I’ve had a great start to the year with my reading, and nearly all of the books have been wonderful. Inspired by a new podcast called BackListed, I plan to venture off my safe path of Murnane, Galgut and Carey one day, but not just yet. I managed to get through about 3 and a half books in two weeks on our New Zealand cruise, and it was all very effortless.
Murnane’s Barley Patch had been sitting around in my piano / computer room for 10 years and I don’t know why. I have a feeling I bought it after listening to him be interviewed at the Melbourne Book Festival back then, but I’m confused by the Readings sticker, since I think the event was at the MaltHouse Theatre. Regardless, I’m going to be vague here and say that once again, his mesmerising and voyeuristic prose will always captivate me, even if I’m occasionally irritated by his wilful and pedantic use of “boy-man” and “image-object” and digressions about what defines fiction writing, however I’m still planning to go to the Goroke Bowling Club one day and shyly stalk my literary hero in his final days. 4 stars.
As someone who thought in 1994 (and still thinks) that the internet was the greatest thing in the world, I felt I needed to see what cultural richness I’d missed in my life, and Sebastian Smee’s Quarterly Essay Net Loss tried pretty hard to describe it to me. It’s true that with phones around, “it gets hard to pick up a book, harder to stay with it”, but I felt that way playing World of Warcraft too. I was more convinced watching a YouTube video of Roald Dahl writing in his shack than I was after 56 pages of Net Loss. 3 stars.
I’m pretty sure that this is my second John Lanchester book, and both have been straightforward, but intriguing stories. This one, Capital, reads like a BBC drama series (and apparently became one), and beguiles with the premise of a nasty campaign against the (mostly) wealthy home owners of Pepys Road, London by an unknown have not, who leaves “We want what you have” messages everywhere, and which escalates. A little cliche prone at times, but it was fresh and humane and a joy to read. It had me waiting nearly the full 575 pages before spilling the beans. 4 stars.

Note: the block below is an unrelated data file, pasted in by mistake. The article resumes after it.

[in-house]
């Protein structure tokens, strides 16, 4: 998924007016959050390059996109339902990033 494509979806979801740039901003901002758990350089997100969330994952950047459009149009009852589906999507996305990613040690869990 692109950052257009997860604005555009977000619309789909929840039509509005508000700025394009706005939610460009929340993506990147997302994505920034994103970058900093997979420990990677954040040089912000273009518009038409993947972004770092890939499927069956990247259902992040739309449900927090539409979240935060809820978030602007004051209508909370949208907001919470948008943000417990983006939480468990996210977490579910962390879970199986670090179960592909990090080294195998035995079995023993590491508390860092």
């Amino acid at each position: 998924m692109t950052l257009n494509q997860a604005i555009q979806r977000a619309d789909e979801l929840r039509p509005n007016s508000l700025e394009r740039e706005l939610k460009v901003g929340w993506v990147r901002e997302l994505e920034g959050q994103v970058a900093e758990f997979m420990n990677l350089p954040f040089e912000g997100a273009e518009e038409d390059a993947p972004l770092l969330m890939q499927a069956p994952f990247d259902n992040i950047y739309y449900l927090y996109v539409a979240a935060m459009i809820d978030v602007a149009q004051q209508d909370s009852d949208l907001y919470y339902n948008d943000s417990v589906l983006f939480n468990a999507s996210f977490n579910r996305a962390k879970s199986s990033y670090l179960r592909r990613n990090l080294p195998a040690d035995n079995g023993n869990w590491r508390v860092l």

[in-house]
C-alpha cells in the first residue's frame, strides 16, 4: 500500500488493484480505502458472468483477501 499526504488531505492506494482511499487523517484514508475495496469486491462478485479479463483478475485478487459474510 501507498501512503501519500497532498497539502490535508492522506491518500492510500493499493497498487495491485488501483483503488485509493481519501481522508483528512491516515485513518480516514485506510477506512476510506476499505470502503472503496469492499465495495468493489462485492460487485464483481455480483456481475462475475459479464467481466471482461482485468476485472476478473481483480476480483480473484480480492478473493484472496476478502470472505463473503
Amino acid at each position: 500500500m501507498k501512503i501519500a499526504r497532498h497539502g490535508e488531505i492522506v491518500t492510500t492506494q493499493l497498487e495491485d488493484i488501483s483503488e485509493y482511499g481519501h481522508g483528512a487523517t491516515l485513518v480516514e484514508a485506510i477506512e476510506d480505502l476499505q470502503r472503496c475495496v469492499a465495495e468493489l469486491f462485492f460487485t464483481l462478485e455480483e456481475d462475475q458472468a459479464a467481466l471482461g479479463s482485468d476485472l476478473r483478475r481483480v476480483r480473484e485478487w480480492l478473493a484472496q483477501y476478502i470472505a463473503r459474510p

The Imposter, by Damon Galgut is about an early 40’s man, having lost his 20 year corporate job who finds himself being dared to write the poetry he always dreamed of doing in a rundown rural shack owned by his brother, many hours drive from Johannesburg. Aimless months go by with little progress and the man, finding himself progressively becoming unhinged is grateful when an old now-wealthy school friend takes him on board and offers him weekends away with his wife whilst they transform and old game park into a golf course with plenty of graft and money involving local officials.
This is yet another wonderful book by Galgut whose sense of the racial and wealth divide in South Africa is always concisely detailed and who manages a broody unpredictable storyline in all his novels. 4.5 stars.
I’ve finally spat the dummy with an early Peter Carey book, managing 96 pages of The Unusual Life of Tristan Smith before giving up in disinterest. The forced quirkiness and richness of unlikeable characters felt implausible and inconsistent to me; the construct of the lands of Voorstand and Efica (seemingly a simple name replacement for Australia and New Zealand) added just for novelty. I’m a little afraid to go back and read Illywhacker again in case I feel the same way – I think my tastes have just moved on a bit. I wonder if Carey himself feels a little sheepish about this book in 2019? 2 stars.
American Rust by Philipp Meyer was a much more straightforward, but convincing affair set in a rural Pennsylvania steel town, probably one of thousands of novels published in the last few decades documenting missed opportunities and the jobless consequences for blue collar workers. I found it pretty dark (particularly the prison and the hitchhiking / homeless sections), but it rang true and was a compelling read, jumping between 4 or 5 viewpoints. A self-confident high school jock son finds himself involved in an accidental death of a vagrant and wrestles with his allegiances, whilst a world weary sheriff is forced to make a decision between his relationship with the boys mother or his job. Satisfying and convincing. 4 stars.
Detroit by Charlie LeDuff was not quite the anthology I expected, and in a good way. It’s a memoir of 5 parts ego, 2 parts good Samaritan and 4 parts tabloid gonzo journalist, chasing anything that would sell copies of the Detroit News. LeDuff is no doubt a no-bullshit, ballsy guy who rocked a lot of boats amongst those in power in Detroit by exposing corruption, lack of resourcing and the third world-ness of his hometown. There’s not a lot of hope or positivity in this book, but it’s a hell of an eye-opener and his writing is authentic and utterly frightening. 4 stars.